Eight million Brits expect to borrow to pay for Christmas

The Momentum UK Team 22 October 2013

Sixteen percent of UK adults expect to cover the cost of Christmas this year by borrowing, according to a survey from thinkmoney.

The survey asked people how they intended to pay for festivities such as food and drink, presents, entertainment and going out. It found that 18% of people borrowed to pay for last Christmas, at an average amount of £654. Of this group, just under half (46%) have yet to finish repaying the loan. Twenty-eight percent of those still paying the money back expect to have cleared their debt before Christmas day this year, but 18% don’t.

Clear differences between age groups were highlighted in the findings. People aged 35-44 were the most likely to expect to borrow this Christmas (24%, compared with the average of 16% across all age groups), followed by 25-34 year olds (20%) and 18-24 year olds (19%). People over the age of 65 were the least likely to anticipate borrowing this festive season, with just 4% considering doing so.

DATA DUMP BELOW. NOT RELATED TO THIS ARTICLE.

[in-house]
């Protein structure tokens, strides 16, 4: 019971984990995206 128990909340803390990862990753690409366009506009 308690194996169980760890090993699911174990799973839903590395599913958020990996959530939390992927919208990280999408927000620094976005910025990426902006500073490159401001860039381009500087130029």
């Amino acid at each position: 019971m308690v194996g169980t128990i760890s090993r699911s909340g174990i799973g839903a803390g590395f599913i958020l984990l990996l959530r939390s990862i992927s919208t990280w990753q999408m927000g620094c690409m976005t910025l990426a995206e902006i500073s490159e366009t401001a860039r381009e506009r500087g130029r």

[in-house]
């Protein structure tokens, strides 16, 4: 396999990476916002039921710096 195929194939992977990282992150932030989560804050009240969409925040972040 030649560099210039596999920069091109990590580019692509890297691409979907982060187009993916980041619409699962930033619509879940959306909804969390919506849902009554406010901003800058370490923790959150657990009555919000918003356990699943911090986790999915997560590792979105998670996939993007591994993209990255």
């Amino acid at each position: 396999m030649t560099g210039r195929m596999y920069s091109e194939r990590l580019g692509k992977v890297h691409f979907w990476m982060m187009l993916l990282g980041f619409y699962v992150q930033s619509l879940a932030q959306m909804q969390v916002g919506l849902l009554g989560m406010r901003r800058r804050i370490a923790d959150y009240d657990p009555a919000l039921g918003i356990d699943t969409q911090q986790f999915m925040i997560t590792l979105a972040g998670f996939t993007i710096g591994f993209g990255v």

As well as age, gender and region appear to affect people’s yuletide borrowing habits. Men appear less likely than women to borrow, but when they do, they’re likely to borrow twice as much: women borrowed an average of £547 last year, compared with £1,000 for men. Regionally, the West Midlands borrowed the most last year; their average borrowing amount was £1,114 - more than double the Welsh average of £510.

Ian Williams from thinkmoney commented on the findings:

“Whilst Christmas is the highlight of the year for many, it can be a worrying time for those who struggle to find the money to cover the food, drink, entertaining and presents that are now traditional.

“Being organised about your finances can make managing a big event like Christmas a lot easier. Budgeting to set a little money aside throughout the year can help prevent the need to borrow money for Christmas. If you do need to borrow, a good budget can also help you identify how much you can realistically afford to pay off each month - to ensure the Christmas debt hangover doesn’t linger too long.”

These findings highlight the importance of good budgeting, and remembering to set money outside throughout the year to cover what is an expensive time for most of us.